Latino Studies

, Volume 14, Issue 3, pp 320–343

Racialized illegality: The regulation of informal labor and space

  • Juan Herrera
Original Article

DOI: 10.1057/s41276-016-0007-1

Cite this article as:
Herrera, J. Lat Stud (2016) 14: 320. doi:10.1057/s41276-016-0007-1
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Abstract

Drawing from ethnographic fieldwork in Oakland, California, this paper analyzes the construction of racialized forms of difference between indigenous and nonindigenous Latino workers, based on an examination of their solicitation practices at day labor hiring zones. I reveal how the construction of these racialized divisions shapes how workers organize themselves at hiring zones, and impacts their migration experience and relationship with the host community. I argue that migrants’ experience of illegality must be seen as coterminous with other forms of difference that produces new modes of discrimination not solely reducible to legal status. My concept “racialized illegality” draws attention to how migrants’ experience of illegality exacerbates racial divisions amongst Latino subgroups. Racialized illegality is an analytical tool to push scholarship to assess how an increasingly racially diverse group of Latin American migrants is experiencing migration and settlement processes.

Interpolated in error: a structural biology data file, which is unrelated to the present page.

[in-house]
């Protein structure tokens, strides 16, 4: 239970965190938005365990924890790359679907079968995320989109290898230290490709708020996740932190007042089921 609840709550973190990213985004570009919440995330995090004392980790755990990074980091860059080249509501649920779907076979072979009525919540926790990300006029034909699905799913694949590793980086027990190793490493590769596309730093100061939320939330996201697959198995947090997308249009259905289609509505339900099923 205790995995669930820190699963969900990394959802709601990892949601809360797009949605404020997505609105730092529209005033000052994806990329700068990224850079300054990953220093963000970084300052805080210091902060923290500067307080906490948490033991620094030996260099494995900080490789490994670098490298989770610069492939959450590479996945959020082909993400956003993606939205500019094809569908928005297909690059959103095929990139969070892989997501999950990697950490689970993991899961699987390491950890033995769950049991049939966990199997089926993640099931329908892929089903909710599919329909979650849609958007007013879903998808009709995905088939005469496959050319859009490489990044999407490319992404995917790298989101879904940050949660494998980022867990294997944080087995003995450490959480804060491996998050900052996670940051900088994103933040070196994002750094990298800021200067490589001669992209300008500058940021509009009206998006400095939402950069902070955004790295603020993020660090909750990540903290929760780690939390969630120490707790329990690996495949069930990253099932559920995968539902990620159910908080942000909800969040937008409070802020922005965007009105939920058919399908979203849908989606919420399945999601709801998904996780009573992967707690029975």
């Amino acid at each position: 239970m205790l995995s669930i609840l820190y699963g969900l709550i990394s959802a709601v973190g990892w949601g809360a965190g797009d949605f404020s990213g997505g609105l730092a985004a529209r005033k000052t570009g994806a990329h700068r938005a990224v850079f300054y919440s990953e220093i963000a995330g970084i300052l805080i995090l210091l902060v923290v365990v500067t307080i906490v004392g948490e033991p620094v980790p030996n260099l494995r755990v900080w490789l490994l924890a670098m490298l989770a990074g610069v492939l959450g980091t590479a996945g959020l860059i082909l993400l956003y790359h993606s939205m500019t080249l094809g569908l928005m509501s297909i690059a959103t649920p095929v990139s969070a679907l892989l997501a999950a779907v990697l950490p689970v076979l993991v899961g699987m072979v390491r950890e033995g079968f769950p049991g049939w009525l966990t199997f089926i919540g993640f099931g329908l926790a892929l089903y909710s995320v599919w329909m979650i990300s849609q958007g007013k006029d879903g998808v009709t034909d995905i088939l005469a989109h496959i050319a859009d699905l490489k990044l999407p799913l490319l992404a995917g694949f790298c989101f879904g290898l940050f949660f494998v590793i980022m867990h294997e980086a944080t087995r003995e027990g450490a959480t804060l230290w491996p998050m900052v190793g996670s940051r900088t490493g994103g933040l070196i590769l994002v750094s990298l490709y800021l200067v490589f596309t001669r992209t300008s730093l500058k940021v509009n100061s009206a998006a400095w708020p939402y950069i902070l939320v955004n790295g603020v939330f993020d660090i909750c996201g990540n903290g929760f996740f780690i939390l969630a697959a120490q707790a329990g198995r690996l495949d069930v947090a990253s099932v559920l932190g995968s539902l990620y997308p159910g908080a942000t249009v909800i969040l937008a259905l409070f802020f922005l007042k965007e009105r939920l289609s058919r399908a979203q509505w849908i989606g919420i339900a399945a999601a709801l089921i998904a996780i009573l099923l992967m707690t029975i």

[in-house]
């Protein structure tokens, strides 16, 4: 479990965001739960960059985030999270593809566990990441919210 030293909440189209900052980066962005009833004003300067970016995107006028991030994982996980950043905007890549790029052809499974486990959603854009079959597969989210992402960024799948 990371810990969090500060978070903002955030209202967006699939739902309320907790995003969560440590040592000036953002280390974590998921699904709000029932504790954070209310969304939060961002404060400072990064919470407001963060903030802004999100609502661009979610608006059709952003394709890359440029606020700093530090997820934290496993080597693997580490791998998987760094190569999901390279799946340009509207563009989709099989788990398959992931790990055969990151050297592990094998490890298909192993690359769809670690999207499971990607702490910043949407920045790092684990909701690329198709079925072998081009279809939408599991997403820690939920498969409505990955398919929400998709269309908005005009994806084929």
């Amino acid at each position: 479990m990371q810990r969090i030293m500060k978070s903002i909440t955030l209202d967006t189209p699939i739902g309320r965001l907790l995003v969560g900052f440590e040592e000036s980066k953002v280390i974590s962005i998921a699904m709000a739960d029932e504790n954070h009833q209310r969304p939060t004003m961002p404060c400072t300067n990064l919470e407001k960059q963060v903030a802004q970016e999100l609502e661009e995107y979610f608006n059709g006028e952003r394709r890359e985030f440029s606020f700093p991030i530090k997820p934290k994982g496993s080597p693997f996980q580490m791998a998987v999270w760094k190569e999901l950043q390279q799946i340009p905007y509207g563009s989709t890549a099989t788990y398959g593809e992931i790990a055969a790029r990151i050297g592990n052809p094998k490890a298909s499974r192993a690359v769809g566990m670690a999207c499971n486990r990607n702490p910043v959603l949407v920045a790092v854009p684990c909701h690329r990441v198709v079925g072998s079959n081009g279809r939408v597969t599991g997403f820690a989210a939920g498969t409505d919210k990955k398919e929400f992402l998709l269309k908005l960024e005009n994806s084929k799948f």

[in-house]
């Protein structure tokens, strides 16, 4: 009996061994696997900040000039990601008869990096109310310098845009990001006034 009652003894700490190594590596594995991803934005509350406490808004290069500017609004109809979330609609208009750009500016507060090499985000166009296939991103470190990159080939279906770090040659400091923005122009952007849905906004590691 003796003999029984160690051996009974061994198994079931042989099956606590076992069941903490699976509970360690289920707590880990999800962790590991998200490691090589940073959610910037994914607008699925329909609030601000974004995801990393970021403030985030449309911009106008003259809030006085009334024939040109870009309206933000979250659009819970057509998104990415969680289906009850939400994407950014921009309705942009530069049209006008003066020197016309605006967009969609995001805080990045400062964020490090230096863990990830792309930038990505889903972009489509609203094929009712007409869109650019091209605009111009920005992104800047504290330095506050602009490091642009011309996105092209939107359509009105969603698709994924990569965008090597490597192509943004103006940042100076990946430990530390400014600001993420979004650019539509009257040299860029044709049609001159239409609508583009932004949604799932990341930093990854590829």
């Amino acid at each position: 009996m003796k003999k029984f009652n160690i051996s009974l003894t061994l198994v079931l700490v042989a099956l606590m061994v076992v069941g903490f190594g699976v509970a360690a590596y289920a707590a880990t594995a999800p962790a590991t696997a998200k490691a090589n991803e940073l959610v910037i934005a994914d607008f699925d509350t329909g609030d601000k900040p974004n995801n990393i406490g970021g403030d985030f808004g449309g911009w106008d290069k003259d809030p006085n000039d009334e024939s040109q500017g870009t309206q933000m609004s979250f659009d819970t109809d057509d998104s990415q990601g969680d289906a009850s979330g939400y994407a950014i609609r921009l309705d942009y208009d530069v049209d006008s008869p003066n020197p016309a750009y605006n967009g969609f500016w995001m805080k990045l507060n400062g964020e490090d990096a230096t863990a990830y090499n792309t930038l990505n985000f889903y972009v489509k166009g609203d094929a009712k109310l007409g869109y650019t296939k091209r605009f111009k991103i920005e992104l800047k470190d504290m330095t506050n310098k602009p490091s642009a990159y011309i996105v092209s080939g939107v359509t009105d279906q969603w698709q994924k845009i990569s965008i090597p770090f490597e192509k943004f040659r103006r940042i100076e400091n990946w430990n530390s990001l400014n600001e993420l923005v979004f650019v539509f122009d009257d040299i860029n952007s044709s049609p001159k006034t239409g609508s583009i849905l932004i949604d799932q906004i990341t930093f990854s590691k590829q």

Keywords

illegality racialization Maya migration Latino identity indigeneity day laborers 

Copyright information

© Macmillan Publishers Ltd 2016

Authors and Affiliations

  • Juan Herrera
    • 1
  1. 1.Oregon State UniversityCorvallisUSA